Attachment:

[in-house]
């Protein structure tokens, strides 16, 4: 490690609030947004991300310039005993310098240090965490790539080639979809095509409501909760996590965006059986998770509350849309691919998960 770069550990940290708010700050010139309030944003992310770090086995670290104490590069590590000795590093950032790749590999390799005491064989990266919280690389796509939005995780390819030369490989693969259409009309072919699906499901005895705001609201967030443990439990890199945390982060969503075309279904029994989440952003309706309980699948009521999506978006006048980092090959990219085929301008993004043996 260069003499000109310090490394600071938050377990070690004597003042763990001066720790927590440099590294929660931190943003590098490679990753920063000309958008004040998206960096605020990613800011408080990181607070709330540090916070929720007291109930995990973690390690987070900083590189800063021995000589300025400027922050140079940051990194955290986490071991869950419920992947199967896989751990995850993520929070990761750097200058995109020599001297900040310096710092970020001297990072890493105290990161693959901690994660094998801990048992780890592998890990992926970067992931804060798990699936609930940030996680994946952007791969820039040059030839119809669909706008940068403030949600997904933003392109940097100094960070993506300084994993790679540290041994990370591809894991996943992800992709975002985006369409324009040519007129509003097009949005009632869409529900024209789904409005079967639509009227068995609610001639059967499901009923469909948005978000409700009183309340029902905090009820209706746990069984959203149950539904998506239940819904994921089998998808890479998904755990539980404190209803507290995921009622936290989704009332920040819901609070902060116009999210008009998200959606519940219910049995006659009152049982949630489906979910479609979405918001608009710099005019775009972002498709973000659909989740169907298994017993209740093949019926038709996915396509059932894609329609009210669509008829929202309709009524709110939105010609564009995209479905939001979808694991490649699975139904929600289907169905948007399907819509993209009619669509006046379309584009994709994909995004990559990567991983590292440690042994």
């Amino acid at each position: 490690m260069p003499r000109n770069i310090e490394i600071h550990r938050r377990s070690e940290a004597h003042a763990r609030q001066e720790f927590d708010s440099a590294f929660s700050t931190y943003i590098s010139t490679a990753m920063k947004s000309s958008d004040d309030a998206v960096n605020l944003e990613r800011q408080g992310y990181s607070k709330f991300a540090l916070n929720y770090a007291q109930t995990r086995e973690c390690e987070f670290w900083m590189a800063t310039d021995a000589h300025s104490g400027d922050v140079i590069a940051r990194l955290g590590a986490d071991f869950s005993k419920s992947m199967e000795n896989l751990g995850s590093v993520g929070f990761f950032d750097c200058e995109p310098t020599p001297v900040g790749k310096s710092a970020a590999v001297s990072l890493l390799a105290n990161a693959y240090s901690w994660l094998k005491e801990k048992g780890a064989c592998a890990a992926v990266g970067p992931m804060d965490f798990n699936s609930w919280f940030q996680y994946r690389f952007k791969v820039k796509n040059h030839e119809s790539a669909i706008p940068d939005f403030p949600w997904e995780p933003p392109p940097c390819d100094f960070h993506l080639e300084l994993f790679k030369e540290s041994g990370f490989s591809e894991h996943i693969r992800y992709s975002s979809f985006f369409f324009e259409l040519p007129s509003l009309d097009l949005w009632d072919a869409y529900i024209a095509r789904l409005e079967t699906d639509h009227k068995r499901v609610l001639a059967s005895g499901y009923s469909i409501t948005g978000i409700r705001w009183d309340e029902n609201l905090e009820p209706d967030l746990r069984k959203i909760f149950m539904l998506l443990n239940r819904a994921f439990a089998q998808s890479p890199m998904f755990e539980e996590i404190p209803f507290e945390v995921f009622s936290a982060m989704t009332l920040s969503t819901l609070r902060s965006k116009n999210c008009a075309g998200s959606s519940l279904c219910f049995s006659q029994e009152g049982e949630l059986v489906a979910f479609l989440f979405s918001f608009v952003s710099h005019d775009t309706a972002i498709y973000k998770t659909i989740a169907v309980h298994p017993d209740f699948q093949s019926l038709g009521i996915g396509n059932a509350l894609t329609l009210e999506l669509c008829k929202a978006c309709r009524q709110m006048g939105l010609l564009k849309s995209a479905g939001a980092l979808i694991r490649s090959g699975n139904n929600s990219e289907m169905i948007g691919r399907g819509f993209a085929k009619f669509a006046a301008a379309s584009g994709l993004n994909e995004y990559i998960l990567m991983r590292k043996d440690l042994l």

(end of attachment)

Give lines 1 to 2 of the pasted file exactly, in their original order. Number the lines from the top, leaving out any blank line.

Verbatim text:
[in-house]
């Protein structure tokens, strides 16, 4: 490690609030947004991300310039005993310098240090965490790539080639979809095509409501909760996590965006059986998770509350849309691919998960 770069550990940290708010700050010139309030944003992310770090086995670290104490590069590590000795590093950032790749590999390799005491064989990266919280690389796509939005995780390819030369490989693969259409009309072919699906499901005895705001609201967030443990439990890199945390982060969503075309279904029994989440952003309706309980699948009521999506978006006048980092090959990219085929301008993004043996 260069003499000109310090490394600071938050377990070690004597003042763990001066720790927590440099590294929660931190943003590098490679990753920063000309958008004040998206960096605020990613800011408080990181607070709330540090916070929720007291109930995990973690390690987070900083590189800063021995000589300025400027922050140079940051990194955290986490071991869950419920992947199967896989751990995850993520929070990761750097200058995109020599001297900040310096710092970020001297990072890493105290990161693959901690994660094998801990048992780890592998890990992926970067992931804060798990699936609930940030996680994946952007791969820039040059030839119809669909706008940068403030949600997904933003392109940097100094960070993506300084994993790679540290041994990370591809894991996943992800992709975002985006369409324009040519007129509003097009949005009632869409529900024209789904409005079967639509009227068995609610001639059967499901009923469909948005978000409700009183309340029902905090009820209706746990069984959203149950539904998506239940819904994921089998998808890479998904755990539980404190209803507290995921009622936290989704009332920040819901609070902060116009999210008009998200959606519940219910049995006659009152049982949630489906979910479609979405918001608009710099005019775009972002498709973000659909989740169907298994017993209740093949019926038709996915396509059932894609329609009210669509008829929202309709009524709110939105010609564009995209479905939001979808694991490649699975139904929600289907169905948007399907819509993209009619669509006046379309584009994709994909995004990559990567991983590292440690042994």